Behold the Lamb! Six Passages for Your Adoration Meditation

Sometimes, you needn’t say a word in Adoration but instead, lovingly and devotedly, behold the Lamb of God.

Jan van Eyck, detail from the Ghent Altarpiece, c. 1431
Jan van Eyck, detail from the Ghent Altarpiece, c. 1431 (photo: Register Files)

One of the things I’m trying to do more of this Lent is Eucharistic Adoration. More correctly, I should say it’s one of the things I’m trying more to take advantage of this Lent. Really, it’s a privilege to be able to adore our Lord in his Real Presence.

Most of the time, I spend a moment or two greeting our Lord and then get out my list of petitions, rattling them off like he was a short order cook. Jesus certainly does give me – all of us – food, but it’s not the kind of food that comes from a diner kitchen (or any kitchen for that matter) but rather from his own Flesh.

So, I’m trying to be more of an adorer and less of a beggar when I’m before my Savior. It’s been a bit challenging, since, as always, I’ve had a lot on my shoulders for which to pray. But, my goal this Lent is to cut the noise, still the clatter, and subvert the rote-ness in my prayer life. Along those lines, I’ve taken to meditating on a few lines at a time from Scripture, letting them sink into my mind and heart and then sitting back and listening to what our Lord has to say to me.

There are six passages in particular that I think give meat to my meditation – to further the analogy – and I’d like to share them with you. Each of them is a foreshadowing of sorts of the devotion of Eucharistic Adoration, which makes them truly fruitful when I’m kneeling or sitting in the pew facing the Monstrance.

Here they are, in no exact order.

John was standing with two of his disciples; and he looked at Jesus as he walked, and said, “Behold the Lamb of God!” The two disciples heard him say this, and they followed Jesus. (Jn 1:35-37)

For Christ, our Paschal Lamb, has been sacrificed. Let us, therefore, celebrate the festival, not with the old yeast, the yeast of malice and evil, but with the unleavened bread of sincerity and truth. (1 Cor 5:7-8)

Jesus then said to them, “Truly, truly, I say to you, it was not Moses who gave you the bread from heaven; my father gives you the true bread from heaven. For the bread of God is that which comes down from heaven, and gives life to the world.” They said to him “Lord, give us this bread always.” (Jn 6:32-34)

Jesus said to them, “I am the bread of life; he who comes to me shall not hunger, and he who believes in me shall never thirst… All that the father gives me will come to me; and him who comes to me I will not cast out.” (Jn 6:35, 37)

“Truly, truly, I say to you, he who believes has eternal life. I am the bread of life. Your fathers ate the manna in the wilderness, and they died. This is the bread which comes down from heaven, that a man may eat of it and not die. I am the living bread which came down from heaven; if anyone eats of this bread, he will live forever; and the bread I shall give for the life of the world is my flesh.” ( Jn 6:47-51)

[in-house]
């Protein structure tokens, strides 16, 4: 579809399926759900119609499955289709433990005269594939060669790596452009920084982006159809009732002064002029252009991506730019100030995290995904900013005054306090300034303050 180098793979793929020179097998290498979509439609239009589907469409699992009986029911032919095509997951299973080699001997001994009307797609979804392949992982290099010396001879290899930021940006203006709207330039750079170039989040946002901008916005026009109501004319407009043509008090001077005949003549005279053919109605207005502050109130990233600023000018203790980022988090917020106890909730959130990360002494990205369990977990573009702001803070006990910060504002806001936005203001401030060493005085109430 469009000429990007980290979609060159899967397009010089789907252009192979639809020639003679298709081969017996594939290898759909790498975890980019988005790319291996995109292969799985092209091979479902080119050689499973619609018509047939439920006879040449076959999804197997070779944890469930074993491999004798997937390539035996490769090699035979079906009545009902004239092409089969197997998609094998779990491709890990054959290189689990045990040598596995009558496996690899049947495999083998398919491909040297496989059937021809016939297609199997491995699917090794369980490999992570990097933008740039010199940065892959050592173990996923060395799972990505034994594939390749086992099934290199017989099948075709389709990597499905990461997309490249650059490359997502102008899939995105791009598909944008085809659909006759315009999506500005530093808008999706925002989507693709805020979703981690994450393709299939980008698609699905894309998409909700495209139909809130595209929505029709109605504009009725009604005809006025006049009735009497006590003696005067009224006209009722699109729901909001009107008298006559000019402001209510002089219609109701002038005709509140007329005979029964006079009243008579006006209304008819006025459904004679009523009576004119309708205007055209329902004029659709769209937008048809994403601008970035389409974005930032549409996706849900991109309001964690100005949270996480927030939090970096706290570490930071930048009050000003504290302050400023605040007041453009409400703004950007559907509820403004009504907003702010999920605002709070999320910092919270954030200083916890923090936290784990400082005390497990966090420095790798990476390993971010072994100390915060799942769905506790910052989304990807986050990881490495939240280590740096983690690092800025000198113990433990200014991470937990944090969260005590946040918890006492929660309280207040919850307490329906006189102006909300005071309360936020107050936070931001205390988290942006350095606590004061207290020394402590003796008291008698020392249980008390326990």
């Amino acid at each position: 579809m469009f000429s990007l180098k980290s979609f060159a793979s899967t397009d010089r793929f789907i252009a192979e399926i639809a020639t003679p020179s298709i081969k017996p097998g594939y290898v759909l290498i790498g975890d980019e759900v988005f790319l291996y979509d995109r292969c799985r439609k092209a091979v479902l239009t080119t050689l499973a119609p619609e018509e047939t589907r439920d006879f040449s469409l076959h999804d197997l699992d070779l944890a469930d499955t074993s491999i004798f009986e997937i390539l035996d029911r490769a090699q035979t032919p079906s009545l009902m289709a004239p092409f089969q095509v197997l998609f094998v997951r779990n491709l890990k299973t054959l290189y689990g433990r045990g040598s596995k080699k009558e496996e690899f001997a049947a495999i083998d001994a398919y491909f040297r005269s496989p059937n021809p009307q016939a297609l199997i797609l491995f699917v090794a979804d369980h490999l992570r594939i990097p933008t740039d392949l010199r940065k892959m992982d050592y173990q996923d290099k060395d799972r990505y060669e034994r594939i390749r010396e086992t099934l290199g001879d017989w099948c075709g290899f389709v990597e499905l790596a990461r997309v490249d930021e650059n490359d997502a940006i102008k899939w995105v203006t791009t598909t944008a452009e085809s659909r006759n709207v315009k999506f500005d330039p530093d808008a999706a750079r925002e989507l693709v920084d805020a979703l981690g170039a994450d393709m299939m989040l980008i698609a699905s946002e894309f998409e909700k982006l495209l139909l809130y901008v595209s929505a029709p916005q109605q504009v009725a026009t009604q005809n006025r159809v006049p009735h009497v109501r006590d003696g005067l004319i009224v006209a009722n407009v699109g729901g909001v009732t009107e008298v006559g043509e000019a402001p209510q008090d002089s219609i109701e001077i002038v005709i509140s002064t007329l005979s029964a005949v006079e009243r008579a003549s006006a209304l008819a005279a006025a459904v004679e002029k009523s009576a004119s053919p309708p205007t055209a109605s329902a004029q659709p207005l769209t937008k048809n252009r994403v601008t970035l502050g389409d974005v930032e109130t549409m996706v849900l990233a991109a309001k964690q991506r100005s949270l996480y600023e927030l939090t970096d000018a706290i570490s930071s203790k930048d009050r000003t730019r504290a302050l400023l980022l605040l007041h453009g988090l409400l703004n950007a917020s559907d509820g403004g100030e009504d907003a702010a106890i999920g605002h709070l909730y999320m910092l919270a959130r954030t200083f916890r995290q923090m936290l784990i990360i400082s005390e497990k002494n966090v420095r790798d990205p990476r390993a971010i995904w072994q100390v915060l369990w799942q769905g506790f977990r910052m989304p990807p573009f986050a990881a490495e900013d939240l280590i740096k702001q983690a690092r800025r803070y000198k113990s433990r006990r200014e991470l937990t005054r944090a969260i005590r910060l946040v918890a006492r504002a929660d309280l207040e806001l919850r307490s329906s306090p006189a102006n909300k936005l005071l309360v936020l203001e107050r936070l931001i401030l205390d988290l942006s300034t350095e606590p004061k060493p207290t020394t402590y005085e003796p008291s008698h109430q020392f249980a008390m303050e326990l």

The Jews then disputed among themselves, saying, “How can this man give us his flesh to eat?” So Jesus said to them, “Truly, truly, I say to you, unless you eat the flesh of the Son man and drink his blood, you have no life in you; he who eats my flesh and drinks my blood has eternal life, and I will raise him up at the last day. For my flesh is food indeed, and my blood is drink indeed. He who eats my flesh and drinks my blood abides in me, and I in him. As the living father sent me, and I live because of the father, so he who eats me will live because of me. This is the bread which came down from heaven, not such as the fathers ate and died; he who eats this bread will live forever.” (Jn 6:52-58)

All these passages, I think, are excellent. But, the one that I love the most and is most spiritually energizing for me is the first one. I’m especially attached to just one line: “Behold, the Lamb of God!" I find it to be a great opener for my Adoration time, because it helps me to center on Christ and his Presence before me. It’s also very helpful for me – she who is perpetually distracted – in refocusing my attention to where it belongs when my mind begins to drift.

When you consider it, this line can mean many things to many people. And, it can even mean different things to the same person on different days. That’s because, when we adore the Eucharist, we bring with us countless impressions, burdens, and questions that accrue over time. That’s true even if the last time we adored was a few days before!

Behold, the Lamb of God!

What better way to spend Lent than before Jesus Christ himself, quieting yourself and simply taking in his magnificence, power, and enduring love and all that that means to you? Sometimes, you needn’t say a word in Adoration but instead, lovingly and devotedly, behold the Lamb of God.